You said, "education trains you at narrow tricks that work for passing tests — sitting still for a prolonged period, guessing well when you don’t know the answer, watching out for trick questions, etc. — and these tricks also help on IQ tests."

But not only on IQ tests. Lots of the elements of education - or at least of the way we conventionally do education - provide globally useful skills:

- cooperation in small and large groups

- dealing with authority(s) especially when those representing the authority are unreasonable or challenging in some way

- patience

- detecting and responding to others' expectations

- and as your last two examples show, strategy.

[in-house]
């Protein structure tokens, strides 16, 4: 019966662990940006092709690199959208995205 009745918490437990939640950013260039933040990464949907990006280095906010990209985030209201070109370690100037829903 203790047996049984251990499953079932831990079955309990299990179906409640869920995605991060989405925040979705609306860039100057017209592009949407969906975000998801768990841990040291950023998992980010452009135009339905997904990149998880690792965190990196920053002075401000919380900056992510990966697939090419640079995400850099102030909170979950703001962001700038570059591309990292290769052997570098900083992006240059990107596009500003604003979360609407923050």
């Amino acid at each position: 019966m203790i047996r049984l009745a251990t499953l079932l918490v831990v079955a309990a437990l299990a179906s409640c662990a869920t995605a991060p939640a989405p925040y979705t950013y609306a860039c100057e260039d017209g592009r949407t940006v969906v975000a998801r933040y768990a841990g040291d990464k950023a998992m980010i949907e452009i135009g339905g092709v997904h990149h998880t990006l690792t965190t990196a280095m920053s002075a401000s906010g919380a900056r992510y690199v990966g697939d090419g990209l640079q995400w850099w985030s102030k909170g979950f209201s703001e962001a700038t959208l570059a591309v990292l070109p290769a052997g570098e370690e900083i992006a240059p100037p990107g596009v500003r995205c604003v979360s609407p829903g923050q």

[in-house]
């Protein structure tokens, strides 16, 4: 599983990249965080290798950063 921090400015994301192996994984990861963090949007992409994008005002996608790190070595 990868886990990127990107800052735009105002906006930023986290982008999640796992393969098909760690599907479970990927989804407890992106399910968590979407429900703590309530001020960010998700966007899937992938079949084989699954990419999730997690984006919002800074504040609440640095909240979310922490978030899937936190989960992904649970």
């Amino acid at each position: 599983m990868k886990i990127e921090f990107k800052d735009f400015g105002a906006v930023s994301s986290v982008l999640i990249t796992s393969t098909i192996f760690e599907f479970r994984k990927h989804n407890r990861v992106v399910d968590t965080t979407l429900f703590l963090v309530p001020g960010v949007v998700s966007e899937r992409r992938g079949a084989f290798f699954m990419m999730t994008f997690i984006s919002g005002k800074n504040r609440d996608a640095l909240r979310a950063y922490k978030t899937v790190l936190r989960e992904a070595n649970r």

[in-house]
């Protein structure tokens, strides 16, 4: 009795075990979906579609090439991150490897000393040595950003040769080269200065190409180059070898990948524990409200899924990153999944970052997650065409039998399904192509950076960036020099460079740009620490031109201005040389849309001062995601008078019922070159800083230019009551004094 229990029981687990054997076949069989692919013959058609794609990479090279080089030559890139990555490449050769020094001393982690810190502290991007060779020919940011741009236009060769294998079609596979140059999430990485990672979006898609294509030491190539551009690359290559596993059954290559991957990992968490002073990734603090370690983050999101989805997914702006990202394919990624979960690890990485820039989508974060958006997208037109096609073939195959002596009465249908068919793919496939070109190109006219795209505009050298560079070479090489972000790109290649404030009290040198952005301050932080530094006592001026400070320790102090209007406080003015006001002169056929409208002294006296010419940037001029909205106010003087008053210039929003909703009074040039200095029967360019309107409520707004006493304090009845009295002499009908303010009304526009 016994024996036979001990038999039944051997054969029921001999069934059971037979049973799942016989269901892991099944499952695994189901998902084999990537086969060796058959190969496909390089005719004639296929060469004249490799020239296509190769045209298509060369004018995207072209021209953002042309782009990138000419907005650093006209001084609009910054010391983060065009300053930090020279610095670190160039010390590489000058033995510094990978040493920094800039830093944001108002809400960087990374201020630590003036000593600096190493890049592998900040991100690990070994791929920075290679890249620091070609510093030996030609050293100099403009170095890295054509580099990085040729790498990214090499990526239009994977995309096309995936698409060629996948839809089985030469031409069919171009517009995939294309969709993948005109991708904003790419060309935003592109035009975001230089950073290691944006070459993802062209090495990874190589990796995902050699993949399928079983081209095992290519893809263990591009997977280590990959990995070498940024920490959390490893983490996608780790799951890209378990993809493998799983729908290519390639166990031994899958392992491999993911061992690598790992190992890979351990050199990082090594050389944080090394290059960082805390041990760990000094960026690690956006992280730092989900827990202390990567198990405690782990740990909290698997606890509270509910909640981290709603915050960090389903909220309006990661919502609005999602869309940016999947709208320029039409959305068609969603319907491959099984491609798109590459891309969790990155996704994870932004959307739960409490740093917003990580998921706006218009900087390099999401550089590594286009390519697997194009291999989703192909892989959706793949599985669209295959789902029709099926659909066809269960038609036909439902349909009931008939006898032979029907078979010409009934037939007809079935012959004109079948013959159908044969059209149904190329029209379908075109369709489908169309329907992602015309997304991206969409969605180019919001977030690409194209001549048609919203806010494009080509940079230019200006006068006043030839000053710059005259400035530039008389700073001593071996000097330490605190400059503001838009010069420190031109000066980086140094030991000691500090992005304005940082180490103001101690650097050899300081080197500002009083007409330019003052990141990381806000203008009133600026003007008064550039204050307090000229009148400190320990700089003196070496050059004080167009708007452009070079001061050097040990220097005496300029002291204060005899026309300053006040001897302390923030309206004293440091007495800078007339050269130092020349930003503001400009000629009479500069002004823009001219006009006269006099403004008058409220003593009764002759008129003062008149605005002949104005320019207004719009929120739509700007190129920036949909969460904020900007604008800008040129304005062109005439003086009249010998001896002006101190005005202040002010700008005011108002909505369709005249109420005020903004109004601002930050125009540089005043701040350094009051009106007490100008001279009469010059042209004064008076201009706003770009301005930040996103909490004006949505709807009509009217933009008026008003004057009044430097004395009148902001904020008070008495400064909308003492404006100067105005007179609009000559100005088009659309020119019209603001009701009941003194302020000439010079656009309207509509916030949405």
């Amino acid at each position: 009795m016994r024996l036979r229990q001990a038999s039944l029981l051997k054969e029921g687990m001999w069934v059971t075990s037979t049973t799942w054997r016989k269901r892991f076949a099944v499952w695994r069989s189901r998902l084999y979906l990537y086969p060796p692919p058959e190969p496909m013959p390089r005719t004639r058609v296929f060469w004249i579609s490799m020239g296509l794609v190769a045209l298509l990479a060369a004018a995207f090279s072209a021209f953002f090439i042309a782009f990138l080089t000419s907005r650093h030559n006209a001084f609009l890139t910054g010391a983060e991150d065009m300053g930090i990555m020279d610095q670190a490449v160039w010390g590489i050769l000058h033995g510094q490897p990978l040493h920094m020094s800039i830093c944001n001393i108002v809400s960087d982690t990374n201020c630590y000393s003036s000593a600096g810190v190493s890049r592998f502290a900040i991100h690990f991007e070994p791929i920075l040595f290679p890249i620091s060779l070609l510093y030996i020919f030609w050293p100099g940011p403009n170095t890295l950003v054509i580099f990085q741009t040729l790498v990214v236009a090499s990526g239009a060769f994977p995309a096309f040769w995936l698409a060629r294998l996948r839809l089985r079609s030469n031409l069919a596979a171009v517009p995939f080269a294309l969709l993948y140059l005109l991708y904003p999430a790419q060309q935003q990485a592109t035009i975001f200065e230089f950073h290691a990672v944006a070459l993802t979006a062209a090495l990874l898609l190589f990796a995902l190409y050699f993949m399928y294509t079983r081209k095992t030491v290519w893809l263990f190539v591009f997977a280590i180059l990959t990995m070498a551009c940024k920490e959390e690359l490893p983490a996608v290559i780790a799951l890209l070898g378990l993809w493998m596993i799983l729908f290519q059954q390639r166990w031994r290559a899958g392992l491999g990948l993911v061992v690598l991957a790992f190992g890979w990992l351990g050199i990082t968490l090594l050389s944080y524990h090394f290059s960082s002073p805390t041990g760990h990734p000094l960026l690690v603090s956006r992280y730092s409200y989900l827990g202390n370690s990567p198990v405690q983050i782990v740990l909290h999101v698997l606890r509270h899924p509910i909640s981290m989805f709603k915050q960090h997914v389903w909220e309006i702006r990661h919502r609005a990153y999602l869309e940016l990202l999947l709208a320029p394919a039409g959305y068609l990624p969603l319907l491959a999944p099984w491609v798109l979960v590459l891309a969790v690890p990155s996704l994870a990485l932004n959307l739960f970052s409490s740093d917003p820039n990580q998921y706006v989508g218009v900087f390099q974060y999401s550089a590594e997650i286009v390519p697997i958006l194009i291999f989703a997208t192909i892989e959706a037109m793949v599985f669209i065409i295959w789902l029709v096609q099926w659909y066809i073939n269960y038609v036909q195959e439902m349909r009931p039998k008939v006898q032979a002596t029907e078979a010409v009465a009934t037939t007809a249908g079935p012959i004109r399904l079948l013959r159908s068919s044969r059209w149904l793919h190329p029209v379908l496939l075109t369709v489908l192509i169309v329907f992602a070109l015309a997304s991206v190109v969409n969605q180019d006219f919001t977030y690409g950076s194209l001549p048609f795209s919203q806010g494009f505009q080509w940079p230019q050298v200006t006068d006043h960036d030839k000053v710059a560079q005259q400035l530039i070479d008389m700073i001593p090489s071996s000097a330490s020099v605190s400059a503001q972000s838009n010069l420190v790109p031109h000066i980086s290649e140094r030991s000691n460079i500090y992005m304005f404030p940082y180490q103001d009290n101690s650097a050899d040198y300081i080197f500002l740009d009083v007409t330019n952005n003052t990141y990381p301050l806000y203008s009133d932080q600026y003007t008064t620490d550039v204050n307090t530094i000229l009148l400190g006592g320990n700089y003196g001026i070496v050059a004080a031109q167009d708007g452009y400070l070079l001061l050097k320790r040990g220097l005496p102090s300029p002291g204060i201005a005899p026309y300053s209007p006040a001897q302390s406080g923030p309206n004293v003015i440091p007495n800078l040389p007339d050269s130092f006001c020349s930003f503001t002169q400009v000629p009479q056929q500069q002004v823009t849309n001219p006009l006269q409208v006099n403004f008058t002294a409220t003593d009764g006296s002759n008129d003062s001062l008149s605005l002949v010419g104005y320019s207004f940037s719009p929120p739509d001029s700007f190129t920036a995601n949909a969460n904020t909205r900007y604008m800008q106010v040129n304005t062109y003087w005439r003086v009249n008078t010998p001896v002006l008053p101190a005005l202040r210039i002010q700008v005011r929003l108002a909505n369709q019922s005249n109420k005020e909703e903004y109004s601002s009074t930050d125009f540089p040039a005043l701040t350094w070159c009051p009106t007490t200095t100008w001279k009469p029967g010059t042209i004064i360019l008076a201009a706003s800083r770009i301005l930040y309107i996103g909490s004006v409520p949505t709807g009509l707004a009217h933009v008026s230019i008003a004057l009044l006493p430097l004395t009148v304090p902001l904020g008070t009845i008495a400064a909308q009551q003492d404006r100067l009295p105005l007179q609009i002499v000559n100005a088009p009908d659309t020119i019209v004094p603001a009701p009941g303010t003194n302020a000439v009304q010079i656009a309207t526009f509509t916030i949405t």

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A couple of others, of British Navy origin.

I just heard the other day of a primary school teacher having to comfort a child who had heard an adult say, "there isn't even room to swing a cat". Because the child wondered, 'What kind of person are you, wanting to swing a cat around a room?' Had she only known... the saying refers to the cat-o-nine-tails, a particularly nasty implement for maintaining discipline in the lower ranks of British sailors.

Many people think "the cat's out of the bag" refers to a secret no longer being kept. Or a literal cat being given free rein to chase mice. Or something. But again it refers to the cat-o-nine-tails and you know there's going to be trouble for someone when the boatswain gets the cat out of the bag.

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Julian McNally

Julian McNally

Open up. Get present. Start living.